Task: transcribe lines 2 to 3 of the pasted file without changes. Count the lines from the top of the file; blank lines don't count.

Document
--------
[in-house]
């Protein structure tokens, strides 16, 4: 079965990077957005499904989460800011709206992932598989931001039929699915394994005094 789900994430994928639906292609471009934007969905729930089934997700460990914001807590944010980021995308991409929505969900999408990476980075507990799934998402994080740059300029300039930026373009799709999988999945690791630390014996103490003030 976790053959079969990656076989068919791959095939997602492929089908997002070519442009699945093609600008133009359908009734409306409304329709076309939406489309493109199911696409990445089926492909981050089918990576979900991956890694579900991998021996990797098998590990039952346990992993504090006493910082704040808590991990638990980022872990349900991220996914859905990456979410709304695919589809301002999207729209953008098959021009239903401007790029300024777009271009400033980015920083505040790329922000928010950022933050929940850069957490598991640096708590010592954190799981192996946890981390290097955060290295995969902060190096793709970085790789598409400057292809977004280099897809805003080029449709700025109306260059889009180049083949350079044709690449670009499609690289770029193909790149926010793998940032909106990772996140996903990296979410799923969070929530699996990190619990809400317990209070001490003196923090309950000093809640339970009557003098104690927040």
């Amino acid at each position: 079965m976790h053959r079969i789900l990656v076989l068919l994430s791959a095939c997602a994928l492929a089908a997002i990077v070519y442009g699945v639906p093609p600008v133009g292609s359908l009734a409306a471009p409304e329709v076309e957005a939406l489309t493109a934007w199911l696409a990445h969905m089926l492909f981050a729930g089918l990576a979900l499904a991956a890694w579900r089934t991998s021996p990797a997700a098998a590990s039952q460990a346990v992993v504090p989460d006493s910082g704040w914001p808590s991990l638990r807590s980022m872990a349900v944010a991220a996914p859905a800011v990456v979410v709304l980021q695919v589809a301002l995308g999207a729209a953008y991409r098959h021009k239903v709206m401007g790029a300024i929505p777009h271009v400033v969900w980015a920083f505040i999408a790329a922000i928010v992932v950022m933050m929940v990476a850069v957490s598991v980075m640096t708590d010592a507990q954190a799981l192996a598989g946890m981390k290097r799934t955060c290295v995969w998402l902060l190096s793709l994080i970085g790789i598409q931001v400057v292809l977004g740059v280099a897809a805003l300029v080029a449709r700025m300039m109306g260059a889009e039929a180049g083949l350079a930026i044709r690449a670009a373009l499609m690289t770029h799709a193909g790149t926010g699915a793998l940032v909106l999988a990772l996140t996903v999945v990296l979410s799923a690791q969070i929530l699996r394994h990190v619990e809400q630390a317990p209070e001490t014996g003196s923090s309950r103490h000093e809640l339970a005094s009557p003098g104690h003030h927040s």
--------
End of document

């Protein structure tokens, strides 16, 4: 079965990077957005499904989460800011709206992932598989931001039929699915394994005094 789900994430994928639906292609471009934007969905729930089934997700460990914001807590944010980021995308991409929505969900999408990476980075507990799934998402994080740059300029300039930026373009799709999988999945690791630390014996103490003030 976790053959079969990656076989068919791959095939997602492929089908997002070519442009699945093609600008133009359908009734409306409304329709076309939406489309493109199911696409990445089926492909981050089918990576979900991956890694579900991998021996990797098998590990039952346990992993504090006493910082704040808590991990638990980022872990349900991220996914859905990456979410709304695919589809301002999207729209953008098959021009239903401007790029300024777009271009400033980015920083505040790329922000928010950022933050929940850069957490598991640096708590010592954190799981192996946890981390290097955060290295995969902060190096793709970085790789598409400057292809977004280099897809805003080029449709700025109306260059889009180049083949350079044709690449670009499609690289770029193909790149926010793998940032909106990772996140996903990296979410799923969070929530699996990190619990809400317990209070001490003196923090309950000093809640339970009557003098104690927040």
């Amino acid at each position: 079965m976790h053959r079969i789900l990656v076989l068919l994430s791959a095939c997602a994928l492929a089908a997002i990077v070519y442009g699945v639906p093609p600008v133009g292609s359908l009734a409306a471009p409304e329709v076309e957005a939406l489309t493109a934007w199911l696409a990445h969905m089926l492909f981050a729930g089918l990576a979900l499904a991956a890694w579900r089934t991998s021996p990797a997700a098998a590990s039952q460990a346990v992993v504090p989460d006493s910082g704040w914001p808590s991990l638990r807590s980022m872990a349900v944010a991220a996914p859905a800011v990456v979410v709304l980021q695919v589809a301002l995308g999207a729209a953008y991409r098959h021009k239903v709206m401007g790029a300024i929505p777009h271009v400033v969900w980015a920083f505040i999408a790329a922000i928010v992932v950022m933050m929940v990476a850069v957490s598991v980075m640096t708590d010592a507990q954190a799981l192996a598989g946890m981390k290097r799934t955060c290295v995969w998402l902060l190096s793709l994080i970085g790789i598409q931001v400057v292809l977004g740059v280099a897809a805003l300029v080029a449709r700025m300039m109306g260059a889009e039929a180049g083949l350079a930026i044709r690449a670009a373009l499609m690289t770029h799709a193909g790149t926010g699915a793998l940032v909106l999988a990772l996140t996903v999945v990296l979410s799923a690791q969070i929530l699996r394994h990190v619990e809400q630390a317990p209070e001490t014996g003196s923090s309950r103490h000093e809640l339970a005094s009557p003098g104690h003030h927040s």